By David Z. Morris
June 18, 2017

In late 2016 Russia’s trademark agency, headed by an ally of Russian president Vladimir Putin, approved the extension of six trademarks held by now-U.S. President Donald Trump’s organization.

Four of the trademarks, all of which were related to hotel and branding efforts in Russia, were officially finalized on Nov. 8—the day of the U.S. presidential election.

The approvals, uncovered by the New York Times, show no sign of having been attained through influence or collusion between Trump and Russian officials. But they do highlight the conflicts in Trump’s repeated claims that he has no business interests in Russia.

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The trademarks were originally filed between 1996 and 2007, when Trump was working to build hotels in Russia. Some of that work was conducted in collaboration with Bayrock Associates, a U.S. company with extensive, if not controversial, Russian connections.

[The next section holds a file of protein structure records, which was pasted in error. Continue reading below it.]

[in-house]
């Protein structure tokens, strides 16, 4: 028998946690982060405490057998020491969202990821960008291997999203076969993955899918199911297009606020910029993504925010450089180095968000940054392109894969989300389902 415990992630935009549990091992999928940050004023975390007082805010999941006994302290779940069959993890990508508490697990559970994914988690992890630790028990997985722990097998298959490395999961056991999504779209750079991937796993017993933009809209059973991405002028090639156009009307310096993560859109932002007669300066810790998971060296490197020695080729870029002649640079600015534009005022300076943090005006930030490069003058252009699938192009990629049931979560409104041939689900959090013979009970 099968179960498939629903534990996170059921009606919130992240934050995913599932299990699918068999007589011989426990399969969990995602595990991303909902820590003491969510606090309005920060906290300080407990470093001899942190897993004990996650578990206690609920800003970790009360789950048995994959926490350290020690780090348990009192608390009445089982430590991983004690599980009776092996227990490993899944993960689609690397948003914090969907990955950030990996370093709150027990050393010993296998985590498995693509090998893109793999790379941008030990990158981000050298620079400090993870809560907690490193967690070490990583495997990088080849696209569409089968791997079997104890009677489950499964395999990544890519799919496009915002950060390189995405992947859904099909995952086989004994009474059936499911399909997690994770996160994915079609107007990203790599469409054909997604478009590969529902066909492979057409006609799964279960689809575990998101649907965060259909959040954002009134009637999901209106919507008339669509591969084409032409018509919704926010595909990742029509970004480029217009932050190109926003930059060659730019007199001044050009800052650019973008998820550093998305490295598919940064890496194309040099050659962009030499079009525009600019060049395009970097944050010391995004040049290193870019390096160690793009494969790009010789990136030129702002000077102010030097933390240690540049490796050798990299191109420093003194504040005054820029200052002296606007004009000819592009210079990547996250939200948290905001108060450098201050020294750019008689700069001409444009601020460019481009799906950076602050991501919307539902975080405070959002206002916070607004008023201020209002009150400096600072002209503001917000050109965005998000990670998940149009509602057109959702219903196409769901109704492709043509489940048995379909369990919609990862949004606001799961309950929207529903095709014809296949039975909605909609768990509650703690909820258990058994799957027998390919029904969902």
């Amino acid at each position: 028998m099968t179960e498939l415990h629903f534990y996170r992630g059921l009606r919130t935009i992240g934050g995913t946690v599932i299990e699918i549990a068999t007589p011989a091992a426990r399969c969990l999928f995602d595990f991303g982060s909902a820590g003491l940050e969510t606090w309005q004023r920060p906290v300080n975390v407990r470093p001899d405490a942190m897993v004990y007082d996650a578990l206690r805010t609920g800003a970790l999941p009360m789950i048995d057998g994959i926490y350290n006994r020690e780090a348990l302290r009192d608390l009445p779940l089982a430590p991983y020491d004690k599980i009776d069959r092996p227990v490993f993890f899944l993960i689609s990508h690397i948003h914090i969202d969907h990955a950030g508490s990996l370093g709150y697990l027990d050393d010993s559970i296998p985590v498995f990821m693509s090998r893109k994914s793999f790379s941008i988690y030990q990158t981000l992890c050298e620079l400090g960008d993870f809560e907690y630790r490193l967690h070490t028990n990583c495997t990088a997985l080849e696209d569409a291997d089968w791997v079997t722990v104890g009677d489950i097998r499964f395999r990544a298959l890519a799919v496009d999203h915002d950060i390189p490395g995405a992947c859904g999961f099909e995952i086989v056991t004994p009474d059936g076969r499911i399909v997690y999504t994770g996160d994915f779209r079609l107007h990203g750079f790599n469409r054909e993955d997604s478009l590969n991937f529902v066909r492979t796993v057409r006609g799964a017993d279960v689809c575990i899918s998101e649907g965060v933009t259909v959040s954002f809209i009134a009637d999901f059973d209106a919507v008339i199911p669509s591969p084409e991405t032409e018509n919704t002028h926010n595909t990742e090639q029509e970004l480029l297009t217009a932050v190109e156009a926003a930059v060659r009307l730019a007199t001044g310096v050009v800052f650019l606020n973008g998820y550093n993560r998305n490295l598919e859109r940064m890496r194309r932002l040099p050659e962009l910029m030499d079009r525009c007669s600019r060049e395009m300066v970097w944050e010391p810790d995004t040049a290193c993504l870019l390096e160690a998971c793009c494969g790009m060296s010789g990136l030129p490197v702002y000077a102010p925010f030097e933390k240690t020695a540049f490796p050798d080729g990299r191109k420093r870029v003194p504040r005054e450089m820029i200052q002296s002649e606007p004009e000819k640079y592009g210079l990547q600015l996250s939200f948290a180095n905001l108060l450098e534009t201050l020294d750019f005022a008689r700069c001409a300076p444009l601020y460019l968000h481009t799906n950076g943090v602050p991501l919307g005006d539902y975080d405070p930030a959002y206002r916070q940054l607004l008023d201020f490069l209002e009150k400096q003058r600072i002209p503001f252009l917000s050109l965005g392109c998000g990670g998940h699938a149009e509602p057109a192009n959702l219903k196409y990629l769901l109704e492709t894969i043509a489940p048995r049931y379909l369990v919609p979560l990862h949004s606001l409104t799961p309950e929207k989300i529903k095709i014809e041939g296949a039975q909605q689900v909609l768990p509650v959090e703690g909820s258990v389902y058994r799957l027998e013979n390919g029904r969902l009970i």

Those deals fell through. Still, Trump continued to express interest in building a Trump property in Moscow.

As concerns build about Russian interference in U.S. elections, President Trump and his representatives have repeatedly asserted that he has no connections with Russia. In March, White House spokesperson Hope Hicks told the Associated Press: “The President has nothing to do with Russia and never has.” Trump himself has made similar claims, both in interviews and on Twitter. “I HAVE NOTHING TO DO WITH RUSSIA,” he tweeted in January. “NO DEALS, NO LOANS, NO NOTHING!”

But experts tell the Times that Trump’s Russian trademarks “have inherent value” and are important to any future ventures he might pursue there.

Trump Organization chief counsel Alan Garten told the Times that the trademark approvals had faced no challenges and were maintained specifically to prevent the abuse of intellectual property by third parties. He added that there were no plans to use them for future projects.

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